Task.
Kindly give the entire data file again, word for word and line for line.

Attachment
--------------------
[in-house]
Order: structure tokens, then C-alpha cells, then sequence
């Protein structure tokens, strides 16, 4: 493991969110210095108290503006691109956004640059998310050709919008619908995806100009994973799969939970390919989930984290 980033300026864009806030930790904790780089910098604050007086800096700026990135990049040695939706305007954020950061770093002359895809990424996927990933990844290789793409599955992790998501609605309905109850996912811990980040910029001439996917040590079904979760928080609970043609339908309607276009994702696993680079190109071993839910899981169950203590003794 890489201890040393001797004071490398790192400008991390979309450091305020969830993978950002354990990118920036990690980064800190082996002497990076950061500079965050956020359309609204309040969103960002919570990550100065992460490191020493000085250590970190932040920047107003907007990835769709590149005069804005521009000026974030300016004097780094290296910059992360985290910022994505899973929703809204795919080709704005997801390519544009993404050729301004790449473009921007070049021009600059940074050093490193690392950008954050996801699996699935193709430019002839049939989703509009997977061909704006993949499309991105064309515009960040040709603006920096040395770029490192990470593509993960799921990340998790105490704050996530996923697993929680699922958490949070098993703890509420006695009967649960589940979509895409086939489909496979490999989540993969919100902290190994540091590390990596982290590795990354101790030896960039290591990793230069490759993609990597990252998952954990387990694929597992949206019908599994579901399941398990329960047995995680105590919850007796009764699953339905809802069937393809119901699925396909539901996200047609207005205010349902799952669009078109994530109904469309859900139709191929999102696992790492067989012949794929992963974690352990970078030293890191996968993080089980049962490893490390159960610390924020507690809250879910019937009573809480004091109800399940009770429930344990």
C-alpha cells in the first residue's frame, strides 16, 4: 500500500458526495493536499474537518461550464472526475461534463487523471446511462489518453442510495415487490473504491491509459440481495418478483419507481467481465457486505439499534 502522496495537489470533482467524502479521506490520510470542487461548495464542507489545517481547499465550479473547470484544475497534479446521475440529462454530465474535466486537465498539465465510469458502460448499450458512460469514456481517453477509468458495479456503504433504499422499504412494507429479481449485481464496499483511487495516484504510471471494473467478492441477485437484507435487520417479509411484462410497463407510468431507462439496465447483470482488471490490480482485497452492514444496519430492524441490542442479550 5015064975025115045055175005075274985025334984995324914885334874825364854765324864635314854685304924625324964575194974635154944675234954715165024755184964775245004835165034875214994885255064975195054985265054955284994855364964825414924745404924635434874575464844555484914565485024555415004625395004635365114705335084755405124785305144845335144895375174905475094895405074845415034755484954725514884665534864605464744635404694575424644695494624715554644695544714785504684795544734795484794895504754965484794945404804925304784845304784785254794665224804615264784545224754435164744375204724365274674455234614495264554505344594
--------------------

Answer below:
[in-house]
Order: structure tokens, then C-alpha cells, then sequence
């Protein structure tokens, strides 16, 4: 493991969110210095108290503006691109956004640059998310050709919008619908995806100009994973799969939970390919989930984290 980033300026864009806030930790904790780089910098604050007086800096700026990135990049040695939706305007954020950061770093002359895809990424996927990933990844290789793409599955992790998501609605309905109850996912811990980040910029001439996917040590079904979760928080609970043609339908309607276009994702696993680079190109071993839910899981169950203590003794 890489201890040393001797004071490398790192400008991390979309450091305020969830993978950002354990990118920036990690980064800190082996002497990076950061500079965050956020359309609204309040969103960002919570990550100065992460490191020493000085250590970190932040920047107003907007990835769709590149005069804005521009000026974030300016004097780094290296910059992360985290910022994505899973929703809204795919080709704005997801390519544009993404050729301004790449473009921007070049021009600059940074050093490193690392950008954050996801699996699935193709430019002839049939989703509009997977061909704006993949499309991105064309515009960040040709603006920096040395770029490192990470593509993960799921990340998790105490704050996530996923697993929680699922958490949070098993703890509420006695009967649960589940979509895409086939489909496979490999989540993969919100902290190994540091590390990596982290590795990354101790030896960039290591990793230069490759993609990597990252998952954990387990694929597992949206019908599994579901399941398990329960047995995680105590919850007796009764699953339905809802069937393809119901699925396909539901996200047609207005205010349902799952669009078109994530109904469309859900139709191929999102696992790492067989012949794929992963974690352990970078030293890191996968993080089980049962490893490390159960610390924020507690809250879910019937009573809480004091109800399940009770429930344990």
C-alpha cells in the first residue's frame, strides 16, 4: 500500500458526495493536499474537518461550464472526475461534463487523471446511462489518453442510495415487490473504491491509459440481495418478483419507481467481465457486505439499534 502522496495537489470533482467524502479521506490520510470542487461548495464542507489545517481547499465550479473547470484544475497534479446521475440529462454530465474535466486537465498539465465510469458502460448499450458512460469514456481517453477509468458495479456503504433504499422499504412494507429479481449485481464496499483511487495516484504510471471494473467478492441477485437484507435487520417479509411484462410497463407510468431507462439496465447483470482488471490490480482485497452492514444496519430492524441490542442479550 5015064975025115045055175005075274985025334984995324914885334874825364854765324864635314854685304924625324964575194974635154944675234954715165024755184964775245004835165034875214994885255064975195054985265054955284994855364964825414924745404924635434874575464844555484914565485024555415004625395004635365114705335084755405124785305144845335144895375174905475094895405074845415034755484954725514884665534864605464744635404694575424644695494624715554644695544714785504684795544734795484794895504754965484794945404804925304784845304784785254794665224804615264784545224754435164744375204724365274674455234614495264554505344594